1. List available php packages
    opkg update
    opkg list php*
  2. Install php
    opkg install php7 php7-cgi

If you encounter PHP errors, like undefined functions, you need take a look into the php.ini file. Search for the appropriate extension line(s), and uncomment them (remove the ; sign). If the problem persists, you probably need to install the appropriate extension too. If PHP runs out of memory, you can increase the amount of memory which the script can consume:

memory_limit = 8M       ; Maximum amount of memory a script may consume.
post_max_size = 8M

Do not specify more memory than is available, and remember that other processes need memory too. Please note, some things will probably never run on the router. Especially under Backfire 10.03. PHP compiled without the SimpleXML extension, and libxml is missing too. If they are necessary, you need to recompile your own PHP. Without this extensions, some software, like Joomla 1.6 will never run. If you do manage to achieve to run, serious software solutions will run extremely slow, and will consume too much memory.

This section explains how to quickly setup a php test server for prototyping php web applications, using php's own internal web server.

A little known trick about php is that it has it's own built in web server.
If you install the command line php binary, you can run a quick, no frills web server on OpenWrt for development work and prototyping.
In no way should you expect a fully production ready web server from this method. php's internal web server is recommended for your own internal network testing and is not recommended as an alternative to a fully fledged http server daemon.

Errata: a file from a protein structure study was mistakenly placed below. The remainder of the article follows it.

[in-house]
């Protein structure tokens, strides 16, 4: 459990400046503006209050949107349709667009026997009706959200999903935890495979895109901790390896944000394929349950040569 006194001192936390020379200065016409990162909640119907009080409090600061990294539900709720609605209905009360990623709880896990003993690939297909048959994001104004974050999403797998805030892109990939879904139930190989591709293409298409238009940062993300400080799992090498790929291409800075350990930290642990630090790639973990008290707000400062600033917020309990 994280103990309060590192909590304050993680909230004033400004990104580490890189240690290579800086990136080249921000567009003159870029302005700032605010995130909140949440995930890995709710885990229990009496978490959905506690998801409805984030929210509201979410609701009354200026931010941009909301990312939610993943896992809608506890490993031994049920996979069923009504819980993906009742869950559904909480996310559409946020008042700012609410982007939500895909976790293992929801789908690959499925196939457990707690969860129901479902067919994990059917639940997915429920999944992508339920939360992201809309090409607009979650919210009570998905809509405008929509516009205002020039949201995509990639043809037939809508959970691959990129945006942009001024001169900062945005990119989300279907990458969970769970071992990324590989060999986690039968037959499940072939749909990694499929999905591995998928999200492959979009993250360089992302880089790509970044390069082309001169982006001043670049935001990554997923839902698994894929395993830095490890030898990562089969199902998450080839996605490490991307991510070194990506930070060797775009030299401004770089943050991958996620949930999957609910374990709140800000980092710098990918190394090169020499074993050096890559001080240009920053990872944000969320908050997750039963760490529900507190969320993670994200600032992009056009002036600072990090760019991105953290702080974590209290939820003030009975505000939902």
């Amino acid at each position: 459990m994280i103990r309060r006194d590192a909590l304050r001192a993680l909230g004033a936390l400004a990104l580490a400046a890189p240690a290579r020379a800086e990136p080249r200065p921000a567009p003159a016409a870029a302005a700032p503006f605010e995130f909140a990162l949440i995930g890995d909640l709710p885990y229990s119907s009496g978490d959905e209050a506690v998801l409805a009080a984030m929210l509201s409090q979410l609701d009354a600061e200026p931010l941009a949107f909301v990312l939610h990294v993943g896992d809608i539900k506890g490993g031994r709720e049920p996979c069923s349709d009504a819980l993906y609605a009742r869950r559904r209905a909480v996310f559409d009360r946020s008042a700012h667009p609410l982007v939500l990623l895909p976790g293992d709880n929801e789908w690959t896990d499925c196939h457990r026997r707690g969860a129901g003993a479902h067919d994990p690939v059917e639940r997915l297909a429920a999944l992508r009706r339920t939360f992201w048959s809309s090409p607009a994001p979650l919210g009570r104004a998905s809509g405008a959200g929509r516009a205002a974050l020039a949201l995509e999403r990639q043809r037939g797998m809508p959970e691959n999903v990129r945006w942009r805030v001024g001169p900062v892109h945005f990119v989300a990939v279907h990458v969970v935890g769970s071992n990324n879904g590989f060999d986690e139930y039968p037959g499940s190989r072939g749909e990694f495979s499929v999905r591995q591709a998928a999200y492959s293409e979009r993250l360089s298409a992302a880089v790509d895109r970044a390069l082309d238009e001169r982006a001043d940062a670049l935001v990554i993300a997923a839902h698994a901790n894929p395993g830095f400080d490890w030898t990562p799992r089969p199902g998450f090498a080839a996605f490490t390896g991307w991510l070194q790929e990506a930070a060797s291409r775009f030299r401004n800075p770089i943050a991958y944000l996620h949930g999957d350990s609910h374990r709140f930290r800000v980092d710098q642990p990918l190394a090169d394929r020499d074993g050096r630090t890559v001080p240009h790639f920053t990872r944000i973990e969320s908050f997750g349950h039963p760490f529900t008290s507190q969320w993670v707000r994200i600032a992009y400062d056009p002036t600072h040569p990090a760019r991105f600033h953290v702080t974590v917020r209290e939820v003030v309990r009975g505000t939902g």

With that said; complete the following steps to create a quick php development server inside of an OpenWrt instance:

Install the php7-cgi package using opkg.

opkg update && opkg install php7-cli

(This pulls in packages libpcre zlib libxml2 zoneinfo-core php7 as part of the installation.)

Optionally, now remove the package cache if you are low on memory space.

rm -r /tmp/opkg-lists/

Create a www directory (during testing, I skipped this normal step and just used the /root directory instead.)

mkdir /www

Use a text editor (nano in this example) to create the file index.php inside of the /www directory (nano can be installed via opkg if need be.)

nano /www/index.php

Add the text “It works!” into the file, save and close it.

Start the webserver from the command line.

php-cli -S -t /www

(Replace with the ip address of your OpenWrt instance and the port number you want to use to access the server by.)

Open a web browser and visit the address (or whatever you used instead) and you should see the text “It works!” on the page.

That's all there is to it.

Taking it further, you could optionally create a startup script which automates starting the server.
To stop the server use the ctrl + c key combination.
To spawn the server into a separate process and return command back to the console, add a double ampersand to the end of the command line options you use to start the server.

php-cli -S -t /www &&

The web server will then remain running until it's process is manually ended or the OpenWrt instance has been rebooted.

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  • Last modified: 2019/04/04 07:08
  • by vgaetera